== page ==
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Relaxed fly-half vital in Europe

"Imagination was given to a man to compensate him for what he is not, a sense of humour to console him for what he is." -- Francis Bacon

If we are talking about Rugby Union - then this logic applies to props - the universality of the game dictates that you can have 20-stone maladroits who look like they have emerged from the Black Lagoon sharing a pitch with Adonis' half brother who could shoot the balls off a grasshopper from 50 paces with a pea-shooter.

Props realise their importance in the professional game, particularly tight heads. It is a pre-requisite to have a strong roster of numpties in your squad. Props have become sexy. The likelihood is that you will not get too far without good props -- but you will get nowhere without a decent out-half.

It has only just struck me over the past two weekends of Heineken rugby how many matches were won by out-halves. It stands to reason that they are best placed to control the game -- so quite often the buck stops at 10.

One thing that you might not have missed is the abundance of absolute quality in this year's competition -- I can't remember seeing such a rich vein of quality performing in one competition at the same time and all performing sometimes to the limit of their ability.

There is a hotch-potch of key ingredients and drivers required to win the cup. Most often it comes down to whether you have a decent set of forwards and good halves -- the prime ingredient is a quality fly-half. That is why it makes it quite difficult to say with certainty who will win the Heineken Cup this year.

I can start by telling you who won't. As sure as there is a surfeit of quality, this is counter-balanced by some seriously flaky out-halves playing in very decent teams who are already on their way out of the competition.

In Munster's group, Northampton, last year's finalists against Leinster, are hamstrung by the presence of Ryan Lamb -- a blow-dried crow and a choker. He had a shocker against Llanelli last Friday and Northampton are gone.

Rhys Priestland, the Cinderella story, and Wales' player of the World Cup completely outplayed him and the gulf in class was demonstrated in both of their performances. Llanelli to get a bonus point in Franklin's Gardens was as difficult as it was surprising -- Munster will not win there in January.

In the same pool, Ronan O'Gara's feats need no further elaboration or deification. For a team that is refusing to be beaten and which is scrambling with the deftness of a runner at Pamplona, for all their unwavering desire, if Ian Keatley was in the hot seat for their first two games, Munster would have only two points on the board.

The only thing that O'Gara is missing at the moment is a blind-fold, a crossbow and the refrain from the William Tell Overture. Retirement? When you are having this much fun!

Pool Two should be won by Cardiff -- primarily because Dan Parks has matured into a very clever player. He was an astute acquisition and will get Cardiff further than they deserve to get.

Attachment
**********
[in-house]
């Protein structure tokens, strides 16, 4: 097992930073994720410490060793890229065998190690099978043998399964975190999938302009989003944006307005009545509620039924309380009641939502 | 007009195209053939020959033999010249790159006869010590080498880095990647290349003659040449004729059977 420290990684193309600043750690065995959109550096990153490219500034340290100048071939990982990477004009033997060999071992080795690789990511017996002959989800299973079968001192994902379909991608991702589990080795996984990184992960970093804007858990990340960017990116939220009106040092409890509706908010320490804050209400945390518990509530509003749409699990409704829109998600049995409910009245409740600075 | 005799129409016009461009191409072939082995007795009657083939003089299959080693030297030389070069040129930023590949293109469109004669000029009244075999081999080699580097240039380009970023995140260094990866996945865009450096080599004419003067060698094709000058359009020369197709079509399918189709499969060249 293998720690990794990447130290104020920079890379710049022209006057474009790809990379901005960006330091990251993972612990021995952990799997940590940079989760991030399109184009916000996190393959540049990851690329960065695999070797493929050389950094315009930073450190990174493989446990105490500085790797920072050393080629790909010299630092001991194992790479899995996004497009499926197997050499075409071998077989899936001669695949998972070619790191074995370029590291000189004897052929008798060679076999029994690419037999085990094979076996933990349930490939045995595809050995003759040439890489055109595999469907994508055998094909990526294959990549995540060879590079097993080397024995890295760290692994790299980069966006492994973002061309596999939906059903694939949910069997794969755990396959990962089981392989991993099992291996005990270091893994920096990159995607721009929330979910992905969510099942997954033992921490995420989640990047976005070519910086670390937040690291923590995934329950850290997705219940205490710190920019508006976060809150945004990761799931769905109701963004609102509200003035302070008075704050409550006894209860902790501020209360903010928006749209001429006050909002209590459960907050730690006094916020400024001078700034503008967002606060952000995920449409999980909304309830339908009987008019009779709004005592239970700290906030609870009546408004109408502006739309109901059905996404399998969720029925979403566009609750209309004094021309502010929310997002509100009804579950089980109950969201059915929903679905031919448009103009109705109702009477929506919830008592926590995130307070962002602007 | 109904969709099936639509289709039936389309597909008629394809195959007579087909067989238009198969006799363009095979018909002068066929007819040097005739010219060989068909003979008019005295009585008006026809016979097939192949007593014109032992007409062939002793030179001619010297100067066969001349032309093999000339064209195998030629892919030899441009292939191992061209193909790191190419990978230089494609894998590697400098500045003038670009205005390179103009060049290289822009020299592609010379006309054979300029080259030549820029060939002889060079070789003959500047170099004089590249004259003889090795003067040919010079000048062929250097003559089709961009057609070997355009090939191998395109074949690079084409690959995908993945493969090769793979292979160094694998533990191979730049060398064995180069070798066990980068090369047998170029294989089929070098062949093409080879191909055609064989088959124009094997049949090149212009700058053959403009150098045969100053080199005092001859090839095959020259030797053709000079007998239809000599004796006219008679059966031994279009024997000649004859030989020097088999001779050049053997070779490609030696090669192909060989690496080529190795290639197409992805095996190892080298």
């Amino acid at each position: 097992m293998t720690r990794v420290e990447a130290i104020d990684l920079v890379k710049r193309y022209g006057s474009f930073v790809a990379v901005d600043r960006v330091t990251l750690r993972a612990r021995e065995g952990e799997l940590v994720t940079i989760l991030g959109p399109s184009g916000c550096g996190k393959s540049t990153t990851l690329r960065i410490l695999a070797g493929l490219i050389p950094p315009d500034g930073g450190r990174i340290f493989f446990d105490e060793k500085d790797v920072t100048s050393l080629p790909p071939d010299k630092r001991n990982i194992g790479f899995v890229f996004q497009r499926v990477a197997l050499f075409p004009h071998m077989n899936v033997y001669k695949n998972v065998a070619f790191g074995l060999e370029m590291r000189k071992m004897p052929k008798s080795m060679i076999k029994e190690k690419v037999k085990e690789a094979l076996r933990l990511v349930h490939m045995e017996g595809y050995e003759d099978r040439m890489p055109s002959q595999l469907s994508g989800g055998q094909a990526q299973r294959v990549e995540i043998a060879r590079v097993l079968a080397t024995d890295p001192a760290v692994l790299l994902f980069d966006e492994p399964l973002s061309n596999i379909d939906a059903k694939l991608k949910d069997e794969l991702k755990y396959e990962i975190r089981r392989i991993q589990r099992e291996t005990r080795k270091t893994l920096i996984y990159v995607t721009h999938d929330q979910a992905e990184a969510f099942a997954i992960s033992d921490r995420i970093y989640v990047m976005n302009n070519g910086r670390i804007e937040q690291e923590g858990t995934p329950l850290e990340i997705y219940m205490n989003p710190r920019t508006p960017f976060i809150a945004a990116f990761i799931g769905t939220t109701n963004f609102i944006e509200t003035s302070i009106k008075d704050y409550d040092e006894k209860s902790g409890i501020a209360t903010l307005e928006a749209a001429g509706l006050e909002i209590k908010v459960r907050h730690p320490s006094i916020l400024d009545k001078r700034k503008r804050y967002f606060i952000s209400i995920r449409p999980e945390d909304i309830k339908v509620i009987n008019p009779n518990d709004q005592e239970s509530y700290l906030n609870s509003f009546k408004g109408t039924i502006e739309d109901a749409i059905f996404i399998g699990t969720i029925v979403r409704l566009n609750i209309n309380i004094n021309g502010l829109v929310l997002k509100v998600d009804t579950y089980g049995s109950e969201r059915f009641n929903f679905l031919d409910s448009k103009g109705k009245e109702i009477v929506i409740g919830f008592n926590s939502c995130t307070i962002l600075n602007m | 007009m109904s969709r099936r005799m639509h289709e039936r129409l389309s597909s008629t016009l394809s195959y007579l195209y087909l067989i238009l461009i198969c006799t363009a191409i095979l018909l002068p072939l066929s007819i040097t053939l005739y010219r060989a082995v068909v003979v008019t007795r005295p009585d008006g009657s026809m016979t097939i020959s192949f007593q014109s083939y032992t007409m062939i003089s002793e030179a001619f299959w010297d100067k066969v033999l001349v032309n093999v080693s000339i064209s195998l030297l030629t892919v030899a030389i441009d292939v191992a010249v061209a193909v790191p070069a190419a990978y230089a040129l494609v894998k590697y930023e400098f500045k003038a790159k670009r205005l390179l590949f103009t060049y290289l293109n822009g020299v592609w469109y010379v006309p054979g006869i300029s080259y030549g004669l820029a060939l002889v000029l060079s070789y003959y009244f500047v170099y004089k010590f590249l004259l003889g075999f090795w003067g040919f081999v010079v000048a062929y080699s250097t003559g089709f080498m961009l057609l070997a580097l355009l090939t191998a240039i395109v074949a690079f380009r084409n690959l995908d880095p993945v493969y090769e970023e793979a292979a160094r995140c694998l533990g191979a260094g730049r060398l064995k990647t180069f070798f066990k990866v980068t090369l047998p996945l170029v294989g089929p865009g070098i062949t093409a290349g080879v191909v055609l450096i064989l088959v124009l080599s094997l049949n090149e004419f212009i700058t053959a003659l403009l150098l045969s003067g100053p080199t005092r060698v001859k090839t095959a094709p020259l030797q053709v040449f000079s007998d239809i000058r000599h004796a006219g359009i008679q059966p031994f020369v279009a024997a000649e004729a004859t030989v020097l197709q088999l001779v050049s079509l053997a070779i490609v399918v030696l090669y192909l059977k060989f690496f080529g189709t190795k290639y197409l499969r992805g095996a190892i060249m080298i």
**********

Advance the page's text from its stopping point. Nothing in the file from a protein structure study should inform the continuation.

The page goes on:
Leinster's pool has the two out-halves who finished the World Cup final. Francois Trinh-Duc has bloomed and was unlucky not to lead France to victory.

His skill set is phenomenal. He is very quick, a great counter-attacker and has wondrous hands. You just sense that Montpellier might just give up the ghost too early to concentrate on the Top 14 and so, for Leinster, the December series against Bath is pivotal.

When Stephen Donald, the fourth choice New Zealand out-half, replaced Aaron Cruden during the World Cup final -- he looked like he had just got out of bed.

He had spent the previous six weeks drinking beer and fishing whitebait.

The reason he had done this was because Graham Henry had run out of patience with Donald's lack of bottle -- when it came to the pinch he'd flinch. If the Kiwis think he is flaky, well.

Bath have Olly Barkley back and a very decent home-grown kid called Tom Heathcote, but Donald gets the start because he cost Bath big dollars. Sexton has him for smarts and steel, and can direct with greater clarity and vision, but I'm just a little concerned of the effect of a joker/wildcard.

Nobody expected Arthur to pull Excalibur from the rock and Donald, derided at home in New Zealand, might just fool a half-decent Bath side. A half-decent Bath side coached by Ian McGeechan, he shaded the battle against Trinh-Duc in the Rec last Sunday.

Sexton's 'bona fides' though are undoubted at Heineken level and when it comes down to it he will prevail.


Pool Four is the pool of the flakies -- Toby Flood for Leicester, Ian Humphreys for Ulster and, God help us, David Skrela and Brock James for Clermont. Three decent teams, but when the heat comes on all these guys get dry throat.

Pool Six has two superior halves. Nick Evans, who should have been brought home to New Zealand when Carter got injured, is the second best out-half in New Zealand and the best in the Aviva Premiership.

He has led Harlequins to an 11-0 start and his battle with Toulouse's unflappable Lionel Beauxis who was sure and calculated in everything he did in the predictable disappointment at The Sportsground, will surely decide the group in yet another back-to-back decider.

If you are looking for winners then, the teams that have Sexton, Beauxis, O'Gara, Priestland, Evans and Parks are the ones to put your money on.